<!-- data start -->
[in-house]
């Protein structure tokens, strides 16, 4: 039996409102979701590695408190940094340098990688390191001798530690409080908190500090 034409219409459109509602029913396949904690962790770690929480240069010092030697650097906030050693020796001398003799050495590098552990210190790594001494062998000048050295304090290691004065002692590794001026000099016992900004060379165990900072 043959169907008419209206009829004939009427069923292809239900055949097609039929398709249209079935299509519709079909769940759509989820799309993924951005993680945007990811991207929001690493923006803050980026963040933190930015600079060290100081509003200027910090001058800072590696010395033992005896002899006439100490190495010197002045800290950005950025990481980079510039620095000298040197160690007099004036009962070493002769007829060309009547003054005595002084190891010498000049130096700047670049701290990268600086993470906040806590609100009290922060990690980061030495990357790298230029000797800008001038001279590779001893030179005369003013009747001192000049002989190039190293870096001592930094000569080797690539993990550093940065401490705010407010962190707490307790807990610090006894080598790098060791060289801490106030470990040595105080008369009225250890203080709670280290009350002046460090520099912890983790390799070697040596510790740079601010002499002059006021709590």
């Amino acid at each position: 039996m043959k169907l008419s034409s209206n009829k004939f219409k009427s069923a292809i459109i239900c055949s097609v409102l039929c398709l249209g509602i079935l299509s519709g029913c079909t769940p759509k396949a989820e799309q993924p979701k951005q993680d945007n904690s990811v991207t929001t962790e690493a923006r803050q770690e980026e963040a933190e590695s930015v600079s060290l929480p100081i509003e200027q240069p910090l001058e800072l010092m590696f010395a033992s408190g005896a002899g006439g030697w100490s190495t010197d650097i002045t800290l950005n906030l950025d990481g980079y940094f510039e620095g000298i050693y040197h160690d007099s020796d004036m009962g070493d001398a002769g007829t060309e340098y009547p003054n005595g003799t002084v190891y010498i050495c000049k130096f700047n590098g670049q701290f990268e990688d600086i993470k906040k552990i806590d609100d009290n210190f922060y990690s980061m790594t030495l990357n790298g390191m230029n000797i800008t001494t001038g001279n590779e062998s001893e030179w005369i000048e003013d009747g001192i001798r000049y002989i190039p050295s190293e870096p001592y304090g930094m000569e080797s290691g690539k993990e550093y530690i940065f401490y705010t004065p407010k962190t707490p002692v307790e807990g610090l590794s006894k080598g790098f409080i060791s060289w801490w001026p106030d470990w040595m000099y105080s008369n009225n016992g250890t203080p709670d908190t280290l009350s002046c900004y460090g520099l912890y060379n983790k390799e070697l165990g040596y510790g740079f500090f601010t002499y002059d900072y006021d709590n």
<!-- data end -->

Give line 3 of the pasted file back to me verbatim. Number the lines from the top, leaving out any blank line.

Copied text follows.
């Amino acid at each position: 039996m043959k169907l008419s034409s209206n009829k004939f219409k009427s069923a292809i459109i239900c055949s097609v409102l039929c398709l249209g509602i079935l299509s519709g029913c079909t769940p759509k396949a989820e799309q993924p979701k951005q993680d945007n904690s990811v991207t929001t962790e690493a923006r803050q770690e980026e963040a933190e590695s930015v600079s060290l929480p100081i509003e200027q240069p910090l001058e800072l010092m590696f010395a033992s408190g005896a002899g006439g030697w100490s190495t010197d650097i002045t800290l950005n906030l950025d990481g980079y940094f510039e620095g000298i050693y040197h160690d007099s020796d004036m009962g070493d001398a002769g007829t060309e340098y009547p003054n005595g003799t002084v190891y010498i050495c000049k130096f700047n590098g670049q701290f990268e990688d600086i993470k906040k552990i806590d609100d009290n210190f922060y990690s980061m790594t030495l990357n790298g390191m230029n000797i800008t001494t001038g001279n590779e062998s001893e030179w005369i000048e003013d009747g001192i001798r000049y002989i190039p050295s190293e870096p001592y304090g930094m000569e080797s290691g690539k993990e550093y530690i940065f401490y705010t004065p407010k962190t707490p002692v307790e807990g610090l590794s006894k080598g790098f409080i060791s060289w801490w001026p106030d470990w040595m000099y105080s008369n009225n016992g250890t203080p709670d908190t280290l009350s002046c900004y460090g520099l912890y060379n983790k390799e070697l165990g040596y510790g740079f500090f601010t002499y002059d900072y006021d709590n």